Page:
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    Housing Solutions Lab
    Sunday, May 26, 2024
     

    Somers to propose legislation for mold standards, testing protocols

     
     
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    After following the situation at Branford Manor in Groton and similar concerns over mold in other subsidized housing, State Sen. Heather Somers, R-Groton, plans to introduce a bill that would require the state Department of Public Health to develop standards and testing protocols for mold.

    Somers said at issue is that there is no state or federal standard for what is considered an acceptable or unacceptable level for mold.

    “The dangerous and unhealthy living conditions that Branford Manor residents have been enduring points to a need for action,” Somers said in a statement. Residents at the about 440-unit federally subsidized housing complex, located in the City of Groton, have raised concerns about mold.

    “This is a pressing health issue which points to a need for widespread reform,” she added. “And we will be united in reaching that goal.”

    Somers, the ranking senator on the Public Health Committee, plans to introduce in the near future the proposed legislation to require the state agency to “establish indoor mold standards,“ create a public service announcement on how to prevent and clean for mold, and ”provide the appropriate test protocols and procedures when testing for mold,“ according to a news release.

    Describing it as an incremental process, Somers said Friday that the first step would be for the Department of Public Health to research and develop standards for what is considered acceptable and what is considered unacceptable levels for mold and the appropriate testing protocols.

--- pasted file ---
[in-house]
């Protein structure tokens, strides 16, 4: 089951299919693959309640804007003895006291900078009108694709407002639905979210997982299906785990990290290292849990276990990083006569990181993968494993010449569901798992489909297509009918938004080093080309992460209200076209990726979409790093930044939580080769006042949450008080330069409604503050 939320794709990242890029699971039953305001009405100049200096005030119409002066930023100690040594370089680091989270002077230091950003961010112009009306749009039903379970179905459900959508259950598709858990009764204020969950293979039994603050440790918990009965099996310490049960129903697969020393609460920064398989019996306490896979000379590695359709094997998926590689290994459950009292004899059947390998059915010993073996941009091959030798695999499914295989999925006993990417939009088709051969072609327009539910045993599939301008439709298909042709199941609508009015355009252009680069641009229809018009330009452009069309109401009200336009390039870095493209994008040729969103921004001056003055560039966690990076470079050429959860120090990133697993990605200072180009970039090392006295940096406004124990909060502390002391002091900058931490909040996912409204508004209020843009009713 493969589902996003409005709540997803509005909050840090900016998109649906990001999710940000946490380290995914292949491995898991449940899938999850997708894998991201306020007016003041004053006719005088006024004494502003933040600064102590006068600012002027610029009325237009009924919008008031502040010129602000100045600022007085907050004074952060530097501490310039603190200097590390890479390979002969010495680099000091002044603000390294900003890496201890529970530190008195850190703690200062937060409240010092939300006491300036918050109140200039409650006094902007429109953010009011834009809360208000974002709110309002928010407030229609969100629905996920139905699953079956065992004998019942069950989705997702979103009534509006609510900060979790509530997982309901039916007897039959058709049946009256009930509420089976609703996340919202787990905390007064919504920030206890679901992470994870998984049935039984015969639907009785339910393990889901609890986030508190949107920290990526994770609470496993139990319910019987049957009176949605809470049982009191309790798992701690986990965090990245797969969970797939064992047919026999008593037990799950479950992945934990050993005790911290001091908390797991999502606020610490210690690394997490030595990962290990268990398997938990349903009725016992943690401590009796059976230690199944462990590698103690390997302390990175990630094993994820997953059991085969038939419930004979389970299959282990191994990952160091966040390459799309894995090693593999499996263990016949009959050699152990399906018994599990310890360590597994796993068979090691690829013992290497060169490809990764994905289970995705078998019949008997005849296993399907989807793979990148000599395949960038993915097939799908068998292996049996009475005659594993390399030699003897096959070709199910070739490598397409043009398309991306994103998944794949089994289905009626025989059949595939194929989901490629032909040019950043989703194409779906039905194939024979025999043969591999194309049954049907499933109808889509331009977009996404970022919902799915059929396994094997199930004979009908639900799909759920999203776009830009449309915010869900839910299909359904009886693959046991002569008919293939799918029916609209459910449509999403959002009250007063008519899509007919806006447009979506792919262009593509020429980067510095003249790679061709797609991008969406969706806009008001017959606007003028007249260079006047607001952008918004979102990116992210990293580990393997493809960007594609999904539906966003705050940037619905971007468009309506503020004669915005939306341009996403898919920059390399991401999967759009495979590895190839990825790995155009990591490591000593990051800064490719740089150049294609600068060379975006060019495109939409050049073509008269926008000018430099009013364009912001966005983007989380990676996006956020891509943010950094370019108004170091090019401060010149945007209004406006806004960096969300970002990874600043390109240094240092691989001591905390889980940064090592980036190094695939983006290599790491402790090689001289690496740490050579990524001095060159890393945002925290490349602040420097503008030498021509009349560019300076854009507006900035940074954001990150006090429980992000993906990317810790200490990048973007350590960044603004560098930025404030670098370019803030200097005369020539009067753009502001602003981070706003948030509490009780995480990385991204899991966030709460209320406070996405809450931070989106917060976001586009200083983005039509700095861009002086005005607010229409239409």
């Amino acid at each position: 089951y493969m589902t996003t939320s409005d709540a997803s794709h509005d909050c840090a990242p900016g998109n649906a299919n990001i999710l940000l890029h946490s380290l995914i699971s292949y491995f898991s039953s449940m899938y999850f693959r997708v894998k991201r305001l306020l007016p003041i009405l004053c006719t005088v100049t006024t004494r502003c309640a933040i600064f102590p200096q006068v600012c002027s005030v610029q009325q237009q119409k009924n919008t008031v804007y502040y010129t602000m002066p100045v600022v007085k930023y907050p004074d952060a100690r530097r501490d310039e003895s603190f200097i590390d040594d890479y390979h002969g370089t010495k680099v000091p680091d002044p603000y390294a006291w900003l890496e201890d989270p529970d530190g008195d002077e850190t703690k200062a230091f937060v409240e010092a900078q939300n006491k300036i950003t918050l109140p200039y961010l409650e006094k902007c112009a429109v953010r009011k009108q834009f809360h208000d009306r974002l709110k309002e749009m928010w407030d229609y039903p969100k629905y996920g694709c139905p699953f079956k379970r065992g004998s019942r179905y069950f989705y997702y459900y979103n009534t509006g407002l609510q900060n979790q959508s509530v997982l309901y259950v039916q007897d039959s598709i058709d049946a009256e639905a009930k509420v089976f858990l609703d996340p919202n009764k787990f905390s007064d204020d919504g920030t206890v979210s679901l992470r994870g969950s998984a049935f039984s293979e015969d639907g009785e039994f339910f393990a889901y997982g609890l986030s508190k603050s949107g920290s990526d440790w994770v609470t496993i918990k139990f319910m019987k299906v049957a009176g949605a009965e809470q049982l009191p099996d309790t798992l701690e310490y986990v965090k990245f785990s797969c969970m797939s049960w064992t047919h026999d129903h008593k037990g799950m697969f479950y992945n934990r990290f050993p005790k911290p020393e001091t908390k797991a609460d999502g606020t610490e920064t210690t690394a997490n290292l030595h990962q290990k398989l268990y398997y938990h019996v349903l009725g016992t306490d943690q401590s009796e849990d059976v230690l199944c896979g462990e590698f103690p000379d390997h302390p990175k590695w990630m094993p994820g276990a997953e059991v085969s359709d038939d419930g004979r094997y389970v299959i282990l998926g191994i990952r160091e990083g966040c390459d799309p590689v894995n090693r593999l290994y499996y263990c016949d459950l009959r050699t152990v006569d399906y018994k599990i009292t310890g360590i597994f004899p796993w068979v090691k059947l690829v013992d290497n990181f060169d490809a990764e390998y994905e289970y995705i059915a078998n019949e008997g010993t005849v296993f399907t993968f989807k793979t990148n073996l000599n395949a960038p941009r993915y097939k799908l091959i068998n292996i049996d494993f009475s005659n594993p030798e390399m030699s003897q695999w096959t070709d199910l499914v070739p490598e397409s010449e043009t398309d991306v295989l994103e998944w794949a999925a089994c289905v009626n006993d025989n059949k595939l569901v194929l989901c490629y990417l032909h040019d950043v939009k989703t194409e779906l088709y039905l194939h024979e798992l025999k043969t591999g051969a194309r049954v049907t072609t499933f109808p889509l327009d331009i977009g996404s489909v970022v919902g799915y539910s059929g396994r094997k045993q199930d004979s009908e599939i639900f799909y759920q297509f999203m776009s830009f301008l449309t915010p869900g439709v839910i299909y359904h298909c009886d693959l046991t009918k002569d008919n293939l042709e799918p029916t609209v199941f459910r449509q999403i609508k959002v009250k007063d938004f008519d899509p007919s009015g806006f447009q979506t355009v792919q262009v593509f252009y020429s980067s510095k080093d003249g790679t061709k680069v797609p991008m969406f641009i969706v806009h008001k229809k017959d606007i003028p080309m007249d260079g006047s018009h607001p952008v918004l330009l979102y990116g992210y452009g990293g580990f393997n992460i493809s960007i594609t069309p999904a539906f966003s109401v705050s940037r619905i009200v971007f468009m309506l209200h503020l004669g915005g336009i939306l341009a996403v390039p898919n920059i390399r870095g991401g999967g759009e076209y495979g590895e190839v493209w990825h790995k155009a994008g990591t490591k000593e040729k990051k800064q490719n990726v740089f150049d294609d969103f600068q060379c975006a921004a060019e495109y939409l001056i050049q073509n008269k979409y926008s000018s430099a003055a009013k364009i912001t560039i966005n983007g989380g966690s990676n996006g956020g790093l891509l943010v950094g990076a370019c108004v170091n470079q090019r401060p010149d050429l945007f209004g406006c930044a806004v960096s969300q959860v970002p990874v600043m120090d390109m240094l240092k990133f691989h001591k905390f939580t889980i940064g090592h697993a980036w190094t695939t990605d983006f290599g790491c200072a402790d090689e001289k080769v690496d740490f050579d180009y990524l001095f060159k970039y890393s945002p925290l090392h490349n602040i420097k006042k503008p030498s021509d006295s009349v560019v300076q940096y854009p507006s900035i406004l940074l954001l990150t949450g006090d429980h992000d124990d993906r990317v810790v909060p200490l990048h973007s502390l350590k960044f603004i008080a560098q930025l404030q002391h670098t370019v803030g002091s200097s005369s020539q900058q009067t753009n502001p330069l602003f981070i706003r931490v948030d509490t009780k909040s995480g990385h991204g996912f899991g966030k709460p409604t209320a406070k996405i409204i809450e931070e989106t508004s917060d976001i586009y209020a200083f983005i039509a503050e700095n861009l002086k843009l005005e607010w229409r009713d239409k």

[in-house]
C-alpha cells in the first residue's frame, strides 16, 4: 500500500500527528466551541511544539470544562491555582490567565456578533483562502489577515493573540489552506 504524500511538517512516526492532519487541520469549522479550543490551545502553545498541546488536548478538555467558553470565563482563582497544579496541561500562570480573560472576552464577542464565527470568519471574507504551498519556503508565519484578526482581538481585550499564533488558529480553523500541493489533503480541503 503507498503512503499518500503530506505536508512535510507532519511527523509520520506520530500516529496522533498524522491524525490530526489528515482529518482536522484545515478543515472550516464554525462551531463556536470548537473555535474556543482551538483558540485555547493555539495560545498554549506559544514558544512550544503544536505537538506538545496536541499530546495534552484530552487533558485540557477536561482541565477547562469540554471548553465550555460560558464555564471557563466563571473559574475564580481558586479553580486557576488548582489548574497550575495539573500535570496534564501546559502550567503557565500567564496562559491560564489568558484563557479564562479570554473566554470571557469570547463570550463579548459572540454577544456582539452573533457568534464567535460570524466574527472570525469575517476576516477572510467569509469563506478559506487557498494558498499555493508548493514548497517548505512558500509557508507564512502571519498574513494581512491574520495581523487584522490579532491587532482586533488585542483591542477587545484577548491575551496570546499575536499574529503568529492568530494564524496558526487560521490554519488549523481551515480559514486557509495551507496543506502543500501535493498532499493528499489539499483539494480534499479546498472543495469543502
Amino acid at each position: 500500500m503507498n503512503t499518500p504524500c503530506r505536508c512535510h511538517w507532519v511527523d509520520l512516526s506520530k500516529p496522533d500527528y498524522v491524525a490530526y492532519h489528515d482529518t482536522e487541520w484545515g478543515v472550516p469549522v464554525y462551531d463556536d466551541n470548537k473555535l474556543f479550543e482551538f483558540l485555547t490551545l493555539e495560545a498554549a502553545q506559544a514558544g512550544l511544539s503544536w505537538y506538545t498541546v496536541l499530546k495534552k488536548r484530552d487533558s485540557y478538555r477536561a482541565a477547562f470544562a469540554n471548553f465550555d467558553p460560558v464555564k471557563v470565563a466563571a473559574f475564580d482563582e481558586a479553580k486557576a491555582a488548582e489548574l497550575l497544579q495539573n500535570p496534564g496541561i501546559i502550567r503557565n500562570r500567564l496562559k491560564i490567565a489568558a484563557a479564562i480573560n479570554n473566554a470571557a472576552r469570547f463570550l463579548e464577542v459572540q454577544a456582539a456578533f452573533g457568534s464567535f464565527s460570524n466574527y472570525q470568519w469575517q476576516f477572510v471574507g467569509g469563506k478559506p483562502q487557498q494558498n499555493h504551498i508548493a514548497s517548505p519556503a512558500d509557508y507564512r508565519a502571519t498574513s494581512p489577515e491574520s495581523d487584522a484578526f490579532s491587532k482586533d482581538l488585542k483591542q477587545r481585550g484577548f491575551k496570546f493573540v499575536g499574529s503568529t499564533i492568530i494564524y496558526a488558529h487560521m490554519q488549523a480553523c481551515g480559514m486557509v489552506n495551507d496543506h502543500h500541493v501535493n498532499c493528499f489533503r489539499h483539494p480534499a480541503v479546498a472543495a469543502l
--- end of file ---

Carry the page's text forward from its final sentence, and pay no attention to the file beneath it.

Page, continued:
She explained that it could take some time ― probably a year ― to research and develop the standards. She added that mold is a tricky issue because some molds may affect one person, but not another.

    “Setting a standard is not going to be an easy task but it has to be done,“ she said.

    Once the standards and protocols are adopted, legislators, as a next step, can then look at how to apply the newly adopted standards to housing complexes that are subsidized by the state or federal government.

    She said it’s typical to start with state or federally subsidized properties, but perhaps the standards would be required in the building code at some point in the future.

    She also said it’s important for the Department of Public health to come out with information on how to prevent mold and how to clean for mold.

    The state Department of Public Health on a fact sheet posted on its website states that: “There are no health-based standards for indoor levels of molds because there is great variability in both people’s reaction to mold and in molds themselves.”

    “Having indoor mold standards including testing protocols, acceptable levels and criteria for remediation is essential in the ability to identify and remediate mold in living spaces,” City of Groton Mayor Keith Hedrick said in a statement. “Without these standards, protocols or criteria, local government enforcement of acceptable living conditions is handicapped. I support this legislation as a start to mold identification and remediation regulation.”

    Ledge Light Health District Director Steve Mansfield said he did not have a comment on the proposed legislation because he has not yet read a copy of it, but he said the lack of standards associated with mold does present difficulties for enforcement.

    Mansfield said that if regulations and standards for mold are established, they should be based on science.

    On the federal level, U.S. Rep. Joe Courtney, D-2nd District, plans to introduce legislation that would provide more ways for the U.S. Department of Housing and Urban Development to enforce mold issues in public housing.

    The town and city councils voted this fall to hold Related Companies, owner of Branford Manor, in default of a tax incentive agreement.

    Sixteen Branford Manor residents brought a class action lawsuit last month against the owner of Branford Manor.

    Branford’s management wrote in letters to residents that it is continuing to implement a plan to address mold and moisture issues, including remediating apartments, installing bathroom fans and replacing plumbing.

    k.drelich@theday.com

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